Frit-Happens !
June 21, 2018, 11:01:18 AM *
Welcome, Guest. Please login or register.

Login with username, password and session length
your ad here
News:
Where are you?? Add yourself to the NEW FHF map here  | On flickr? Join our Frit Happens group: here

VISIT THE WIKI HERE
Get FH Status updates via twitter @FritHappens

 
   Home   Help Search Calendar Login Register  
Kilncare
Pages: [1]
  Print  
Author Topic: Making Glass Beads book - review advice please  (Read 887 times)
0 Members and 1 Guest are viewing this topic.
Ian Pearson
Forum Member
***
Posts: 123


« on: February 17, 2016, 07:36:53 AM »

Just dug this book by Cindy Jenkins out of my library so thought i could review it for BSSG Journal but as I am not a bead maker (shame on moi!!!) was looking for guidance. Anyone used it/ Is it any help? Seems very USA based

Ta in advance

Ian
Logged
flame n fuse
Forum Member
****
Posts: 483


WWW
« Reply #1 on: February 17, 2016, 10:27:48 AM »

It's a pretty good book. I'm looking at version dated 1997. Others are Kimberley Adams (2005) The complete book of glass beadmaking and Corina Tettinger (2002) Passing the Flame. You can learn a lot from any of these. Jenkins book is the cheapest of the 3. They could all do with a bit of an update - perhaps cover more types of glass, update info on torches and oxycons and studio safety and they are all published in N America. I prefer the more neutral text style of Jenkins and Adams books to the personal style of Tettinger, but others would say that Tettinger is the one.
A quick look at my copy of Jenkins - I can't see any mention of kilns and bead annealing (!) maybe I missed it, whereas the other books do.
Logged
Moira HFG
Half Full Glass
Forum Member
****
Posts: 422


Ever the optimist


« Reply #2 on: February 17, 2016, 03:16:31 PM »

I'd agree with all that. Any of the three are fine; however each one has a few handy little tips and ideas not to be found in the others.
Regarding annealing - I seem to remember Tettinger's advice is something like 'turn the kiln off and let it cool down': hmmmm!
Logged

Steampunkglass
Forum Member
******
Posts: 764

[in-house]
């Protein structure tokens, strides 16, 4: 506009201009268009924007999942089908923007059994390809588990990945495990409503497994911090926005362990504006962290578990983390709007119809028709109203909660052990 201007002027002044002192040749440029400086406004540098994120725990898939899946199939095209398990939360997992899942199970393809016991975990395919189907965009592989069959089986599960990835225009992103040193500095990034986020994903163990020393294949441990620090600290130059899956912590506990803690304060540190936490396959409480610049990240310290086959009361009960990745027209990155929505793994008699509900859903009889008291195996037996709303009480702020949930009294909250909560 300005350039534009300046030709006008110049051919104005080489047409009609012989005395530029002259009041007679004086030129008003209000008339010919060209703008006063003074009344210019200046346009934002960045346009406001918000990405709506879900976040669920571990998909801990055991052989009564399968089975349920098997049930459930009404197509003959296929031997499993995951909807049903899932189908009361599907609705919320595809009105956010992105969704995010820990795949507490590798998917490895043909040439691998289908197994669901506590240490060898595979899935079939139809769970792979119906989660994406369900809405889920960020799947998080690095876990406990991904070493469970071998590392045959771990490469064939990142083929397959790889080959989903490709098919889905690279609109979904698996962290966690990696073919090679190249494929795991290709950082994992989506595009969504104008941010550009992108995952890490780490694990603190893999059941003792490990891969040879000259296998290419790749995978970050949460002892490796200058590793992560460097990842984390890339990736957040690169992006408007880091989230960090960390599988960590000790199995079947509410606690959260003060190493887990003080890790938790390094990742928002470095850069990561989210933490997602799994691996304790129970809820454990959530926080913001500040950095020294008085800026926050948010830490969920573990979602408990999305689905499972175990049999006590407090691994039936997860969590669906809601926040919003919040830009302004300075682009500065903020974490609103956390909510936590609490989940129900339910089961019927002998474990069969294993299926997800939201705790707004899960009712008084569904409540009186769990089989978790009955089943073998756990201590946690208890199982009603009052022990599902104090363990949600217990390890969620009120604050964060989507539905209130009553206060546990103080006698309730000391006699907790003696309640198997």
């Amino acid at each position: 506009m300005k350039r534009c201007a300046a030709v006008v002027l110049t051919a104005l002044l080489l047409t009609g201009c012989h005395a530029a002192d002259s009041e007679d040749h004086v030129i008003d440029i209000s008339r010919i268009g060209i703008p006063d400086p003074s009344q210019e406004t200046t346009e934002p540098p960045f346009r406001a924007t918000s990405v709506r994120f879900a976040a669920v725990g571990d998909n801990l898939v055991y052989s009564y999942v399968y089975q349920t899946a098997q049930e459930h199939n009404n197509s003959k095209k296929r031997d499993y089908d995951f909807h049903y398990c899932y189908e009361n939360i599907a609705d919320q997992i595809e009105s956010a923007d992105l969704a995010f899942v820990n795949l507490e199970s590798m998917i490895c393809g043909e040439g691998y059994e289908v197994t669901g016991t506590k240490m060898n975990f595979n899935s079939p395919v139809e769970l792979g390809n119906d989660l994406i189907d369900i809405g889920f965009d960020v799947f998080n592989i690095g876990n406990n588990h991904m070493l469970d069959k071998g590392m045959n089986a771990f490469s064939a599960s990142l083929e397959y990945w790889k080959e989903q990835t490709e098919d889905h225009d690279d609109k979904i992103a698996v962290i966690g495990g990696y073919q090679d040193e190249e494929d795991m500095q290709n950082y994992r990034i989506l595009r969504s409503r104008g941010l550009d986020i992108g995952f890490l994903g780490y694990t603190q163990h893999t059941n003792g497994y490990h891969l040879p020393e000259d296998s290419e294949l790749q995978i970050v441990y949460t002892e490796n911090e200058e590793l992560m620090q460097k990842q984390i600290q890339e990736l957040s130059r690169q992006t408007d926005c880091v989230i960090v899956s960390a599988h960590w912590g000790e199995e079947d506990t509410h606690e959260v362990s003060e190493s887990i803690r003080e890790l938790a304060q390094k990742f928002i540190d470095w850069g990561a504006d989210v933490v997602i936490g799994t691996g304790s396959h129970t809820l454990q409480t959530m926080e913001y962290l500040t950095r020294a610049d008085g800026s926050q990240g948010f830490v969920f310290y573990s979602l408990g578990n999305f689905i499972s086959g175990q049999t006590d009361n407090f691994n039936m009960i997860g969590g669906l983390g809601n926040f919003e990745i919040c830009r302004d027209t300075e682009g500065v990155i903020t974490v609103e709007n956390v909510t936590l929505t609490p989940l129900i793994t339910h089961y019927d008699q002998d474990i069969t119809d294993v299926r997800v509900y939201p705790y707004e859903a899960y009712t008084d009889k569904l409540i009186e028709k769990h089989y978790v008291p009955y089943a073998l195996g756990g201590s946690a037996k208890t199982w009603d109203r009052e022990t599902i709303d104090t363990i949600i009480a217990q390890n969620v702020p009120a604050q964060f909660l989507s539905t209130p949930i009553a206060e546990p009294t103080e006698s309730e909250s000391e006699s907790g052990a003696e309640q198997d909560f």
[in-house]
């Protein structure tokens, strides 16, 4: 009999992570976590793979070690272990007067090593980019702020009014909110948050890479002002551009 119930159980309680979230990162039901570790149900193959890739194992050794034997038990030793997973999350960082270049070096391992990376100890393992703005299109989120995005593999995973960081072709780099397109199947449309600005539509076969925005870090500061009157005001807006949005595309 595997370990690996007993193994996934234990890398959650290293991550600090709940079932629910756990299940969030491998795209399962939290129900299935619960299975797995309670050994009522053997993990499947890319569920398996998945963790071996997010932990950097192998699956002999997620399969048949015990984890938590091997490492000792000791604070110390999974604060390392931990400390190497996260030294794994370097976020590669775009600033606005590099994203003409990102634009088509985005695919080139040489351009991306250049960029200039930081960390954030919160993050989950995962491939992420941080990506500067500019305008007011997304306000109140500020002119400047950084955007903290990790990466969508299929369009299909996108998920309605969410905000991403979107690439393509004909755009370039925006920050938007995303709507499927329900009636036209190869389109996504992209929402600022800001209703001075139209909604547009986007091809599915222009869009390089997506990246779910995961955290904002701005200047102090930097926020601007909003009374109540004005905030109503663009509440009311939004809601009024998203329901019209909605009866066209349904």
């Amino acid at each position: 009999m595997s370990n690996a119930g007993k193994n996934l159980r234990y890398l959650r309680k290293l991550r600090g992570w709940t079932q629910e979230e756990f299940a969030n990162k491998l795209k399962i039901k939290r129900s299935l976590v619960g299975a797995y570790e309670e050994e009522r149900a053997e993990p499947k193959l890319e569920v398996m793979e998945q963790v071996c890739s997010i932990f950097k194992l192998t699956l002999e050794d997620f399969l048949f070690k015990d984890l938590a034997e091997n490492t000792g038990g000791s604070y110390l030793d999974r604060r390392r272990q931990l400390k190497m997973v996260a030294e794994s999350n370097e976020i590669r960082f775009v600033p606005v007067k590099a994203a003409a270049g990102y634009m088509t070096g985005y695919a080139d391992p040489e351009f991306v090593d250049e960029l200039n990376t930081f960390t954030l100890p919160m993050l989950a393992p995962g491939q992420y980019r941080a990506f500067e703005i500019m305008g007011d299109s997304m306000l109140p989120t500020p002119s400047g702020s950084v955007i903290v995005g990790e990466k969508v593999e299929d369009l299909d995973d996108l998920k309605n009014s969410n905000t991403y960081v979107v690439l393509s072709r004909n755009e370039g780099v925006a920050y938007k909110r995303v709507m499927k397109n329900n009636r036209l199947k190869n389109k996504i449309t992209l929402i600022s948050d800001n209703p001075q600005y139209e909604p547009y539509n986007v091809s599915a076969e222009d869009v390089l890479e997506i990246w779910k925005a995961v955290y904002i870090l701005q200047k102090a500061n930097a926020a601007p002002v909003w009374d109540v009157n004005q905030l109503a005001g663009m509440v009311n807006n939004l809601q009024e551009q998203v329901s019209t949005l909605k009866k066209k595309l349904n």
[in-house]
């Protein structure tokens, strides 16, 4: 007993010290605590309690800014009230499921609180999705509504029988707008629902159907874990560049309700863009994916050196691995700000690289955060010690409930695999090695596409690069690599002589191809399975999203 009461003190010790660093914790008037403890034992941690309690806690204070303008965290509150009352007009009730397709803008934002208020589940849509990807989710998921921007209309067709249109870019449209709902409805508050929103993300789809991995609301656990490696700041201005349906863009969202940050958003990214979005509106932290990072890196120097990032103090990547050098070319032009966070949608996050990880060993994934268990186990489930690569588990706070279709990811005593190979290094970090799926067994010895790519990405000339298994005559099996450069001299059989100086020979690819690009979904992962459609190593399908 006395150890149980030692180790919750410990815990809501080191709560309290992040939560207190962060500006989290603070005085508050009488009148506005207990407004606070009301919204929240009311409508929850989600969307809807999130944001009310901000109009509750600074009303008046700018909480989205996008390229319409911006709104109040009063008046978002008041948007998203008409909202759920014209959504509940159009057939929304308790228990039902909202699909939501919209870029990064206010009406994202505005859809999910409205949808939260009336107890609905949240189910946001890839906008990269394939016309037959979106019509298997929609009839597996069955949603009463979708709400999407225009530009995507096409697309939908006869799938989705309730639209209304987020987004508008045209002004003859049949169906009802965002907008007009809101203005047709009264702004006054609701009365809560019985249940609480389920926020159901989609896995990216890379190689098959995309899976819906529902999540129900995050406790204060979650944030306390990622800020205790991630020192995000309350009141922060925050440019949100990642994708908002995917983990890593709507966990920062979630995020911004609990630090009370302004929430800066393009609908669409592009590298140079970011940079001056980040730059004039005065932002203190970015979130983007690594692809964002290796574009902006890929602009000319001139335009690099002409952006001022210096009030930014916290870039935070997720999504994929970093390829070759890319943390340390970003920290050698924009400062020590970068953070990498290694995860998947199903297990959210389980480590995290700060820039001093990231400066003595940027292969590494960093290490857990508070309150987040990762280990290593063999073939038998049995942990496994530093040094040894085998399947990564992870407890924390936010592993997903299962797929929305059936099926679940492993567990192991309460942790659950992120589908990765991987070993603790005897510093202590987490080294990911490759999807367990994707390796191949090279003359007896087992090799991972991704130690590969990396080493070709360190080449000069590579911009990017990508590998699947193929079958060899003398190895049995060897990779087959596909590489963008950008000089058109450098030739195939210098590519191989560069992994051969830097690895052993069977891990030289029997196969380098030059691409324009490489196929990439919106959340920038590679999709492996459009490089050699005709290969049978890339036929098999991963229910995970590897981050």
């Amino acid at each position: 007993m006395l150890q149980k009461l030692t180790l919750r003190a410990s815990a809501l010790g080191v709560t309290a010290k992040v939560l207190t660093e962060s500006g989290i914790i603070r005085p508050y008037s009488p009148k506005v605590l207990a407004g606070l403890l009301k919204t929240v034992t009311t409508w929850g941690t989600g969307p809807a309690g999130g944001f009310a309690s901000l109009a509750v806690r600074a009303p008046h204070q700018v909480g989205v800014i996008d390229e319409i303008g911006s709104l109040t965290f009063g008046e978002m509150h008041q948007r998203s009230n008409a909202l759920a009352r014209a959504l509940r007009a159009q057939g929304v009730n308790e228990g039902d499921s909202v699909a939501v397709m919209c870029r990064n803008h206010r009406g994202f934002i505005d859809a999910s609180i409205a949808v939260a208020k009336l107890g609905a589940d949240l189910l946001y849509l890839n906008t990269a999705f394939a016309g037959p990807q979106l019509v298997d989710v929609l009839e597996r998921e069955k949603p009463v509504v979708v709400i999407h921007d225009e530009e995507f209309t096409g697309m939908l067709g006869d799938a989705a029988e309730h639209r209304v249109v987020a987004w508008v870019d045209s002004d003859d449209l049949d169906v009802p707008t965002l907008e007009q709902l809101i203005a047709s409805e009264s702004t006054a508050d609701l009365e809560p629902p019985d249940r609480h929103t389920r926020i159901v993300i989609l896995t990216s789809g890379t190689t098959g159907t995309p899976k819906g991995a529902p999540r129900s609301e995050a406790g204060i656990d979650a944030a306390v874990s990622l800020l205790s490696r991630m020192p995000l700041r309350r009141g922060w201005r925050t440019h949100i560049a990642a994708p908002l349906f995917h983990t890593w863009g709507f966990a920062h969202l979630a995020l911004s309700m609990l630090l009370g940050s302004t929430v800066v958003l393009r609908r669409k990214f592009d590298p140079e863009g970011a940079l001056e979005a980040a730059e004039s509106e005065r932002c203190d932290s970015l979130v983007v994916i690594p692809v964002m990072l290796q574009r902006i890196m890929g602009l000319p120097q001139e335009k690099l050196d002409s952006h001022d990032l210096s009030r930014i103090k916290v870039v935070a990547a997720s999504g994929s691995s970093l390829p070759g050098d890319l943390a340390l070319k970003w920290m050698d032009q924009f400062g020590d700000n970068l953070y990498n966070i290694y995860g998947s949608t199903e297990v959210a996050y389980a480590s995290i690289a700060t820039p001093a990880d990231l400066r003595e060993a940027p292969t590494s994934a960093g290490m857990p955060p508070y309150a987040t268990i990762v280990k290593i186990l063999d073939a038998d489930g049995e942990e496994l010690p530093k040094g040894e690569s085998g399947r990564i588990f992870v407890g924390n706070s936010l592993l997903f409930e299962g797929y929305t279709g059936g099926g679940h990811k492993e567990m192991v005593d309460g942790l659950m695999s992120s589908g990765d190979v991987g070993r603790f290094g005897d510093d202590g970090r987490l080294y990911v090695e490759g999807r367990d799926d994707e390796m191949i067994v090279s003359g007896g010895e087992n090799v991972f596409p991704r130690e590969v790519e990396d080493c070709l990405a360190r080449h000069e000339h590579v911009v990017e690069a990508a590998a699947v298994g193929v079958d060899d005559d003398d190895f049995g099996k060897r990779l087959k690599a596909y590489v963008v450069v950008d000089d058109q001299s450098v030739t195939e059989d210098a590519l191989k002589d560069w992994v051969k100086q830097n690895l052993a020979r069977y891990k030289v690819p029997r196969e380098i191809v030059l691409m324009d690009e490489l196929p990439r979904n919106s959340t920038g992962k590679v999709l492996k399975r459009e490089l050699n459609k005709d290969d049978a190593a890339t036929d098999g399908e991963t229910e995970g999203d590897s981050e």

Will work for Cat-food and Glass


WWW
« Reply #3 on: February 17, 2016, 05:43:08 PM »

Its one that I think a lot of beadmakers start with, I know I did (before going off onto the 'hard glass  Wink ) and as I recall it was a very good starters book, with lots of interesting beads to look at and aspire to, along with good advice about how to do the basics. I'd still recommend it to anyone who's interested in starting beadmaking or lampworking, as far as I can remember the about the only confusing 'Americanism' in it is that difference in colours of propane tanks
Logged

Ian Pearson
Forum Member
***
Posts: 123


« Reply #4 on: February 18, 2016, 07:51:36 AM »

Thanks for feedback. Annealing is mentioned in book but have now put book back on shelf at home. For annealing Borosilicate then its true one can put in oven take up to temperature and just switch off. Leave door closed until cold enough to open and remove glass. Check with strain viewer for no funny colour patterns. easy.

A new book by scientific glassblowers ( I have written one of many chaptres)is currently being written which is good. Maybe out late this year or early next

Ian
Logged
Steampunkglass
Forum Member
******
Posts: 764


Will work for Cat-food and Glass


WWW
« Reply #5 on: February 18, 2016, 09:15:02 AM »

A new book by scientific glassblowers ( I have written one of many chaptres)is currently being written which is good. Maybe out late this year or early next

Ian
Ooooo, now that's sounds interesting, maybe you'll offer signed copies Ian  Wink The newest book I have just on scientific glass is the Hammefahr & Strong book, and looking inside the cover that was printed back in 1968!
Logged

Lotti
Blond and bonkers
Forum Member
*****
Posts: 593


Let me at that torch!


WWW
« Reply #6 on: February 18, 2016, 09:22:27 AM »

Thanks for feedback. Annealing is mentioned in book but have now put book back on shelf at home. For annealing Borosilicate then its true one can put in oven take up to temperature and just switch off. Leave door closed until cold enough to open and remove glass. Check with strain viewer for no funny colour patterns. easy.

A new book by scientific glassblowers ( I have written one of many chaptres)is currently being written which is good. Maybe out late this year or early next

Ian

OOh, looking forward to seeing it Ian Smiley I never had the Cindy Jenkins one for some reason so can't add my pennith worth I am afraid. 
Logged

flame n fuse
Forum Member
****
Posts: 483


WWW
« Reply #7 on: February 18, 2016, 10:01:07 AM »

yes Ian is correct, Cindy's book does mention annealing and kilns.
Logged
Pages: [1]
  Print  
 
Jump to:  

Powered by MySQL Powered by PHP Powered by SMF 1.1.21 | SMF © 2015, Simple Machines Valid XHTML 1.0! Valid CSS!
Page created in 0.037 seconds with 18 queries.